An effective project manager must master the art of delegating the different aspects and tasks associated with the project. One of the key areas of focus here is the prioritization of tasks and sub-tasks.
Below are a few tips that will help you prioritize work for your project team members.
1. Know Your Business
Having a detailed understanding of your company’s core business areas is of paramount importance while handling projects. An efficient project manager must also ensure that each of the team members also understands them. It is also worthwhile to discuss the business model of your company, to understand the importance of its business in creating value, capturing this aspect, and the sustainability of the business over time. Having an in-depth knowledge of these aspects of the business will give an added edge in understanding the business model of your company. Also, it is important how the gained knowledge is assimilated. For this, it is necessary to create a mental image of the business model of your company. The gluing factor, which bridges together the assimilated information gained, is the assumption that you have adopted to bring these factors into context. Usually, a project is awarded to a company based on the industry or vertical wherein its competencies lie. The company must have developed its business model based on these requisite competencies. Therefore, understanding your company’s business and its ways of conducting business are important factors for a project manager and his/her team members.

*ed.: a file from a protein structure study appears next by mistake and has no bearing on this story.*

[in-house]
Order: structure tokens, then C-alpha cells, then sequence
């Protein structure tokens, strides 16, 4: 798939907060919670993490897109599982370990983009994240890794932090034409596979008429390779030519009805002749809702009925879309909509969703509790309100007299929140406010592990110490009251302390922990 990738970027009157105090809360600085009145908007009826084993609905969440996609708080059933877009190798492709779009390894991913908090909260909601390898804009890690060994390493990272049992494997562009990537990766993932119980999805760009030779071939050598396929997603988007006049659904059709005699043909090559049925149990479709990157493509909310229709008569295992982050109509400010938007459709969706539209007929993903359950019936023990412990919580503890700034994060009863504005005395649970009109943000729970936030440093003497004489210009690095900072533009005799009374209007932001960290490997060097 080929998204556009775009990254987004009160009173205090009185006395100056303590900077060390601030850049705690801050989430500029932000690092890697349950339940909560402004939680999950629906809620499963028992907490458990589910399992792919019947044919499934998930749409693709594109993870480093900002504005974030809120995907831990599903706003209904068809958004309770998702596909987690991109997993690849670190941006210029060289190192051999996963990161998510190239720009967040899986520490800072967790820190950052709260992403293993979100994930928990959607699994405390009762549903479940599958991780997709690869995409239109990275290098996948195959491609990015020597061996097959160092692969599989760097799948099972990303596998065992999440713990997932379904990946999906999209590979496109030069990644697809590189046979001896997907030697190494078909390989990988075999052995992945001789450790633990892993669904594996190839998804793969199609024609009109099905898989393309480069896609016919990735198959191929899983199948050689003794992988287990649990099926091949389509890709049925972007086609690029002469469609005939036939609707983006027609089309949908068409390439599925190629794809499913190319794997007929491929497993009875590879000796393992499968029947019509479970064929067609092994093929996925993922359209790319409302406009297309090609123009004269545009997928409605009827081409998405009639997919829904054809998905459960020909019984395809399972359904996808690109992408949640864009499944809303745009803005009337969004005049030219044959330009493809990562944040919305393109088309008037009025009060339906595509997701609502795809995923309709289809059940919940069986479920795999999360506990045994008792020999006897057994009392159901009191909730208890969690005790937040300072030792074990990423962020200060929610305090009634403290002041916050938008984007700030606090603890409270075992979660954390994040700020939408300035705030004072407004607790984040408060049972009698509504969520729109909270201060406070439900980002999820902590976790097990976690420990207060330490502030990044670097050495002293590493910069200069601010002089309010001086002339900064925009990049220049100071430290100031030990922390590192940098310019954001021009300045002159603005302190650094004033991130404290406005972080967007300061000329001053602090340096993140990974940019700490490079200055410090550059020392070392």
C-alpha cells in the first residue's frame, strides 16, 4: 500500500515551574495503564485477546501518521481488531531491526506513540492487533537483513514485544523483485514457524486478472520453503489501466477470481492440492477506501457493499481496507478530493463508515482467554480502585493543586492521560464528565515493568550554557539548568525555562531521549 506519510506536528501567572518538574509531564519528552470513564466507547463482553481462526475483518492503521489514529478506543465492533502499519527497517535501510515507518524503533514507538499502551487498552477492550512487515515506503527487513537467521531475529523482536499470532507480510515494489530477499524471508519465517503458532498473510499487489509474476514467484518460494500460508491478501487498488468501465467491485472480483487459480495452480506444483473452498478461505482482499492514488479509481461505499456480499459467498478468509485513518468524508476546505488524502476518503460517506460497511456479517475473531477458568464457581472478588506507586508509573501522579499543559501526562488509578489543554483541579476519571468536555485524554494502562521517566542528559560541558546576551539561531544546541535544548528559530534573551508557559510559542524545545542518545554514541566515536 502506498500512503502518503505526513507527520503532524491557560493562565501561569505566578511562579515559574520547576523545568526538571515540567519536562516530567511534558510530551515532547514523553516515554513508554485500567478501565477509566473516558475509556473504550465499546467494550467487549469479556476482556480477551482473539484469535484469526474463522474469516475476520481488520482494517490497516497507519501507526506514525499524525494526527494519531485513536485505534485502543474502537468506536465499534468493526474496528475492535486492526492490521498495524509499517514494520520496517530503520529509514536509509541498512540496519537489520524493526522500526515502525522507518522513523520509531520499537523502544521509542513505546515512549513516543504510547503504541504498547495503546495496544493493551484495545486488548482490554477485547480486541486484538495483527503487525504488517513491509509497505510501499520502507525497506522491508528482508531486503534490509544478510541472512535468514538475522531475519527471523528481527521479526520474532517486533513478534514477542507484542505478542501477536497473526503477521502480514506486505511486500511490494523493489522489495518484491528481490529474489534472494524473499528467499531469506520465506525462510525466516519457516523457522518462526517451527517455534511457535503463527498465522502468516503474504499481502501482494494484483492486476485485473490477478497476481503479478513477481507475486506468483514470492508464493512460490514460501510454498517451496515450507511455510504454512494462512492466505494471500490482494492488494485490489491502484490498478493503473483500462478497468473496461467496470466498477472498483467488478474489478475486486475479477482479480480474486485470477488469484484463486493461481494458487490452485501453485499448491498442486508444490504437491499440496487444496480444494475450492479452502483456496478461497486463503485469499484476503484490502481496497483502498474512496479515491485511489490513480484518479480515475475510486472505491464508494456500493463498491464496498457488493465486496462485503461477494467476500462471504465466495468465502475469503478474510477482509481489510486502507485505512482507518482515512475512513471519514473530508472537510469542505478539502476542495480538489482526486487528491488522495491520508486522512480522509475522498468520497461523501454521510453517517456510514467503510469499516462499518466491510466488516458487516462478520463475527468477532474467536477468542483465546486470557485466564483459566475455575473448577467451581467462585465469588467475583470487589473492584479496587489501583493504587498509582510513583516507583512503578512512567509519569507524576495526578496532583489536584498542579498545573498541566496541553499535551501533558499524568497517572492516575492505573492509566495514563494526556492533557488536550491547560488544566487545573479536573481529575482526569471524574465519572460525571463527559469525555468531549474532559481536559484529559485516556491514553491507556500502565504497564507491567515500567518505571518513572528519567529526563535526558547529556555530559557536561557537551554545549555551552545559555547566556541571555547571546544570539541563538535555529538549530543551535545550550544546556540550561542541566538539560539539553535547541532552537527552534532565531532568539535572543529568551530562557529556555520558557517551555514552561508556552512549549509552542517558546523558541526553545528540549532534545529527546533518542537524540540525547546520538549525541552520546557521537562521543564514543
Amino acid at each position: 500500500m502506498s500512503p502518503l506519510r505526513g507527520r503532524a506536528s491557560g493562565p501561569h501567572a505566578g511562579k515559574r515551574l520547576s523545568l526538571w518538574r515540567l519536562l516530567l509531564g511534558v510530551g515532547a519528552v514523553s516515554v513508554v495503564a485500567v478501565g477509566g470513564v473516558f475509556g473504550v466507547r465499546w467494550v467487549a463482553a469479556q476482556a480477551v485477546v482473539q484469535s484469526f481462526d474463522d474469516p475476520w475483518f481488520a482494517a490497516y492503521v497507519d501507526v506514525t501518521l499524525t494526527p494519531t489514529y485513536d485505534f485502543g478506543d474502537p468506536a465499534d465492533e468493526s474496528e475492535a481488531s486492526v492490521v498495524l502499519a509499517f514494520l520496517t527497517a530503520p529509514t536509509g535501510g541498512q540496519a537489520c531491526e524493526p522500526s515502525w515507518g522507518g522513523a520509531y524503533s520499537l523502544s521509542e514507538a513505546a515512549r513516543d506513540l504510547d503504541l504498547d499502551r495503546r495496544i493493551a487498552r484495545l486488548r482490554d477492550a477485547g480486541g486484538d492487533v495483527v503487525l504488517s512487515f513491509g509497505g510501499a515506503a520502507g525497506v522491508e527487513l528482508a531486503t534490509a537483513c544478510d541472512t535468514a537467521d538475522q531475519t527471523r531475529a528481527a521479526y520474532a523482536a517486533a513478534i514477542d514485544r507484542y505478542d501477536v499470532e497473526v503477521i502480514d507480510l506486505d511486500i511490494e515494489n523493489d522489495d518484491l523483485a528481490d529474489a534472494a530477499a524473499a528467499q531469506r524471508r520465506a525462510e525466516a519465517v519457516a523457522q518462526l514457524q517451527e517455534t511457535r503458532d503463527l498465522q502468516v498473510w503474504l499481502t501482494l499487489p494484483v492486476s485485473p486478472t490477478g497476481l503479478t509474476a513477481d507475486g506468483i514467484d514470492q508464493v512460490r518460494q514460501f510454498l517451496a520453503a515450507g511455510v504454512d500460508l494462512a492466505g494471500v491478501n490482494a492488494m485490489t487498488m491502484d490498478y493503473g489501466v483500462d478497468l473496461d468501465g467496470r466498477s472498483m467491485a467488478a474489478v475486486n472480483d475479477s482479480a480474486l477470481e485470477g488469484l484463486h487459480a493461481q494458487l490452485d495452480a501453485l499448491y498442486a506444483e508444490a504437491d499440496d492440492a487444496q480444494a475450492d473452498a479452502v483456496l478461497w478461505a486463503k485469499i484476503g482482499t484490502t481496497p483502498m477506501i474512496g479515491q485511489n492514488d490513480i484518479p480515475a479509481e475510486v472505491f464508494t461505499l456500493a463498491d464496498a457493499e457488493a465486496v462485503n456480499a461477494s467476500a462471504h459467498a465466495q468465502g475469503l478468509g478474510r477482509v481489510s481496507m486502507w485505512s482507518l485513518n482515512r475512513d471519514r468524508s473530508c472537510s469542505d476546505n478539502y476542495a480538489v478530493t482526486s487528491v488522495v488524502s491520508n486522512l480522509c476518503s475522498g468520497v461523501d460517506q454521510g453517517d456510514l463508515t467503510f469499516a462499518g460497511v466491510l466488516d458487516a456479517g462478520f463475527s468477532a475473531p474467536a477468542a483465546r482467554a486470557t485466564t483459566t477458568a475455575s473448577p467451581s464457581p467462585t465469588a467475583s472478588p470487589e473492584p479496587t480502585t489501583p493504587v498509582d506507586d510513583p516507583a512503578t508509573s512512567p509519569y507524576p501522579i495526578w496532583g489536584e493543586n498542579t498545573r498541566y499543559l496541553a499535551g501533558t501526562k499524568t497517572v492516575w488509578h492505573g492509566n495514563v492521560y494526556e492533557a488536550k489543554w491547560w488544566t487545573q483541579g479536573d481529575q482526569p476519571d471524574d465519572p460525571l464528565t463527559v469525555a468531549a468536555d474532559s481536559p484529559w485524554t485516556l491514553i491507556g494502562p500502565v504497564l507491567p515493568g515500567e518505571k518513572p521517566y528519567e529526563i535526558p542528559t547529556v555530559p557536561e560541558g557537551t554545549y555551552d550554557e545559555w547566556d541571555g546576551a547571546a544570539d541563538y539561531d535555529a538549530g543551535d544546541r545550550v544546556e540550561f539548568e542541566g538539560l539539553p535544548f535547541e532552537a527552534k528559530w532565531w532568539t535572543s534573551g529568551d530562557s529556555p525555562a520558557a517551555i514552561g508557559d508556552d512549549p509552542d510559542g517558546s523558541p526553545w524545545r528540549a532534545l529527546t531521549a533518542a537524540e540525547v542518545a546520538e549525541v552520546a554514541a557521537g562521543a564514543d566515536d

2. Make the Project Schedule Visible to Everyone
For accurate and timely completion of a project and deliverables, visibility of the project details such as the data, schedule, and budget is a key factor. Various reasons backing this approach exist. It helps in an enhanced planning method of resources and capacities. If you have all the project-related information readily available, it accentuates a better-level view of the whole workload. Accordingly, suitable modeling, as well as resource utilization can be optimized. Higher visibility also increases the level of confidence among stakeholders, higher-level managers, and your team members. If higher visibility is ensured, then key questions can be asked and adequate solutions can be realized. It also saves time and pointless decisions. Higher visibility ensures proper allocation of the company’s resources, which helps in the timely recognition of the risks. Also, individual team members will be able to relate to their key responsibilities, now that they have visibility of the project at hand. Once major details, required for the smooth execution, are shared among relevant team members and stakeholders, the overall project management effort is optimized. It also reduces the no. of preventive solutions required.
3. Draw The Line Between Urgent And Important Tasks